Reveal fingerprints using super glue

This day 102 years ago, the first fingerprint record was taken in USA. Read how to use super glue to reveal latent fingerprints at home. And why superglue sticks to your fingers so much.

We all know that we need to spend more time with our children. It is like with the gym: you know how good working out is for your health but there are always many excuses to postpone it. Let’s use the part of our brain that “knows” to eliminate all possible excuses for the part that “feels”. Do not postpone it! Make an experiment with your children this weekend - reveal latent fingerprints at home using superglue like FBA agents do it.

  • It is fun
  • Your children will learn some science
  • It will not take more than 30 minutes
  • You have all you need at home

How does superglue works?

What makes superglue work so well with your fingers and how can you reveal latent fingerprints using it?

The superglue principle is different from most other adhesives. It does not dry out. Superglue consists of small molecules that could join in long chains - polymers. When it happens, superglue sets. To start this process some seed molecules are needed. It could be traces of water on your fingers. This polymerization process is very fast. Super glue contacts with a thin layer of water molecules on your fingers - bang! - long strong chains that bind your fingers are formed.

Why does it happen? To understand this, let’s look at superglue from a chemical point of view. Superglue is a liquid consisting mainly of molecules with a difficult name “methyl-2-cyanoacrylat”.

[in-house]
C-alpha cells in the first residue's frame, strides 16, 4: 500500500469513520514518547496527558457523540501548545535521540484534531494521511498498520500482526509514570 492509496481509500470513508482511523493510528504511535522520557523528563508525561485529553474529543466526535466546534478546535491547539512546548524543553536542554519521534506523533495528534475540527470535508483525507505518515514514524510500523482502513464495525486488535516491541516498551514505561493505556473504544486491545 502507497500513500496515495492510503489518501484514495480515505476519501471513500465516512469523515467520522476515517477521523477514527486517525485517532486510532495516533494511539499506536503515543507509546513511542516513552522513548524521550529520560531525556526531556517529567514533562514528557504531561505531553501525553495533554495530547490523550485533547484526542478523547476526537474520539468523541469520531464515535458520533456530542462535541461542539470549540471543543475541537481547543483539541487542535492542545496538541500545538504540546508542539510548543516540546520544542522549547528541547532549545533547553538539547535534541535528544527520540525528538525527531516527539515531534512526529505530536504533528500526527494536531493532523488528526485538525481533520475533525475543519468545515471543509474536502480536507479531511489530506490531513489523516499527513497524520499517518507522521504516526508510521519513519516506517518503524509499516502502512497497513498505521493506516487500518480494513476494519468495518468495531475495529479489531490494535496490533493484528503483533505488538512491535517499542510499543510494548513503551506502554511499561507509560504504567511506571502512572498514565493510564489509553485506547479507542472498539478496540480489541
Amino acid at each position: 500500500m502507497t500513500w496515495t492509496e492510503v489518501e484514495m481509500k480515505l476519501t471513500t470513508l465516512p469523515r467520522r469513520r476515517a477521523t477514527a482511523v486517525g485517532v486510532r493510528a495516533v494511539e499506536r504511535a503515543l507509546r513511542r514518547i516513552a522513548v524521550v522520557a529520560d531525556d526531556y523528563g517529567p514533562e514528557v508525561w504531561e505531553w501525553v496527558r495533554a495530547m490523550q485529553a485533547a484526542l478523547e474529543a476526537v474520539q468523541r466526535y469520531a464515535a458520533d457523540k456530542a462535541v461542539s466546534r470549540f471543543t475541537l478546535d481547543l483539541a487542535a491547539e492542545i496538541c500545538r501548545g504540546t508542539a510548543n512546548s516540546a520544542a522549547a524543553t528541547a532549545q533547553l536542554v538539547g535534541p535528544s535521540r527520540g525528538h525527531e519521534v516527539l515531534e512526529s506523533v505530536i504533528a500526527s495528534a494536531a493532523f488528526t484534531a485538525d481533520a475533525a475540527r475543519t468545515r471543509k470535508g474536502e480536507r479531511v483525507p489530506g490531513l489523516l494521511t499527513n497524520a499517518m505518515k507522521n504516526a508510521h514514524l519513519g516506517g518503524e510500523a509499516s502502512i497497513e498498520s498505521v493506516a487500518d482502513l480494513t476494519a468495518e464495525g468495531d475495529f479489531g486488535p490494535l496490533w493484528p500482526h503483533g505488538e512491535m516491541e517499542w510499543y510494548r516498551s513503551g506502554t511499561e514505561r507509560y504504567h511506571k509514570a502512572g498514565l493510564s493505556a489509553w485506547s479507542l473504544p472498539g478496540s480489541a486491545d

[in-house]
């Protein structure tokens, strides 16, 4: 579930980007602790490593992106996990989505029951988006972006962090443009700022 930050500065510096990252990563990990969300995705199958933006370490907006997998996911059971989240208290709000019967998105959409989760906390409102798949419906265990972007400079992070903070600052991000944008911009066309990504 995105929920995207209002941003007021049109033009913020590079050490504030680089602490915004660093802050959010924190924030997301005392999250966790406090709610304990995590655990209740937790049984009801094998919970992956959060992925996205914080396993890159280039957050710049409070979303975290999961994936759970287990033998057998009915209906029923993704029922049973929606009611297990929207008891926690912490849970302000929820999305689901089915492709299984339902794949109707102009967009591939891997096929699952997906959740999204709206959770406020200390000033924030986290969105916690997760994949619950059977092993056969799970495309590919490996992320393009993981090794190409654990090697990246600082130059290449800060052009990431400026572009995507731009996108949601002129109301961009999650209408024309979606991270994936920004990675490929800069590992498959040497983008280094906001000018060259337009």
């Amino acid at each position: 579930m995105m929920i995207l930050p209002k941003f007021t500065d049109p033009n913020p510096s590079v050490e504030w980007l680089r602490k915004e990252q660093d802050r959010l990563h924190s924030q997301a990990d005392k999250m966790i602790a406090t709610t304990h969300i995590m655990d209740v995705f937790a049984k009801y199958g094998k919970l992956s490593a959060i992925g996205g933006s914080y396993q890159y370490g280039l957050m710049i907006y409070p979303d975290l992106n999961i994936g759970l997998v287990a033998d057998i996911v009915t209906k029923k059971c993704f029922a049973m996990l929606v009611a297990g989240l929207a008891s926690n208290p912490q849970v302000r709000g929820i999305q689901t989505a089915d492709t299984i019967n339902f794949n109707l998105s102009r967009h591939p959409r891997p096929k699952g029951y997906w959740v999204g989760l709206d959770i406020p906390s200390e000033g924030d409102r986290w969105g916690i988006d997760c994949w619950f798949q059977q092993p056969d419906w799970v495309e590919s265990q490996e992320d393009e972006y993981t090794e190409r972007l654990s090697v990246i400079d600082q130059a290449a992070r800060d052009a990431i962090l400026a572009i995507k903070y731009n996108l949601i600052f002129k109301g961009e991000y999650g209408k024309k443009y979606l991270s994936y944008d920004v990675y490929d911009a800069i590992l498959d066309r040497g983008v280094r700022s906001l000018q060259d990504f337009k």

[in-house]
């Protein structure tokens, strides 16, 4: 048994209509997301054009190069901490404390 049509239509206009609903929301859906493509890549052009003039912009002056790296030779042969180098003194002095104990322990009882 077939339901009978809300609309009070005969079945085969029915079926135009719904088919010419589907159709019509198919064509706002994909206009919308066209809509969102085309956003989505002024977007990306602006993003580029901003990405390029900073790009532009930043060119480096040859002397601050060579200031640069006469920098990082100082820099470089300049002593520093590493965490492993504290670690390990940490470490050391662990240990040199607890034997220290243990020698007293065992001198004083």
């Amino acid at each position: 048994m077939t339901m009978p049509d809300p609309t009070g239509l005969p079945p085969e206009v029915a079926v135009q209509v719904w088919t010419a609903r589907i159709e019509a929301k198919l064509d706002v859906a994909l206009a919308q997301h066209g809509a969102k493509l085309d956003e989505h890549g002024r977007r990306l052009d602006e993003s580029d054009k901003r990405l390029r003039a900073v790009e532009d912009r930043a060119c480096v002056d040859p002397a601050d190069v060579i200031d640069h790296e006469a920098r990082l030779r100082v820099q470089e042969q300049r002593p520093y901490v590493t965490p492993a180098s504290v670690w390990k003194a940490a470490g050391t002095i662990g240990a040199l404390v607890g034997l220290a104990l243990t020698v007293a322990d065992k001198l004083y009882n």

Super glue molecule

This picture of methyl-2-cyanoacrylat molecule is beautiful but almost useless for us. It does not explain the behavior of this molecule. Moreover it misleads us. However, I do not have a better picture for you yet. So let’s use what we have.

Here is what happens with this molecule step by step:

  1. Atoms marked by a red circle pull electrons from the carbon atom market with a blue circle. Now this carbon atom has an electron deficit on one of its sides. This means it would be glad to receive an electron pair from someone else who could share it. A water molecule is a good source for such an electron pair.
  2. After this, the carbon atom has received additional electrons, entire structure of the electron orbitals in the molecule is changed.
  3. Now another carbon atom has excess of electrons and can share them.
  4. Since it can share electrons, it can connect to another molecule in the same way as the water molecule did.
  5. Electron distribution in this new molecule would be changed as well and now it could connect to the third molecule.
  6. And so on. This chain will grow molecule-by-molecule. Each molecule added to the tail is changed so that it can become a new tail.

A small amount of water is enough to seed this process. Superglue sets.


Now about out experiment. Superglue can be used to develop fingerprints. Even FBI specialists use this method. Here is what you need:

  • a box
  • a smooth surface with a fingerprint on it (a CD disk would work perfectly)
  • a glass with warm water (to increase air humidity)
  • a tray with super glue (you can make one using aluminum foil)

We put all that in our box, close it and wait for 15 minutes. Superglue evaporates and its fumes condense on the fingerprints. After the superglue is condensed it immediately polymerises and we start to see the fingerprints as a white picture. Super glue was even used by hackers to crack iPhone 5S fingerprint scanner.

WARNING! Superglue sticks to your fingers and is difficult to remove. Be careful!
WARNING! Superglue fumes are moderately toxic. It is better to perform this experiment outside or in a well-ventilated room.

There is a similar method of revealing latent fingerprints using iodine. Note that you need solid iodine not a solution. Iodine fumes adhere to oils and other residues of our fingerprints. Iodine is brown which makes fingerprints visible.

That’s it! Now you do not have any excuse not to perform an experiment with your children this weekend.

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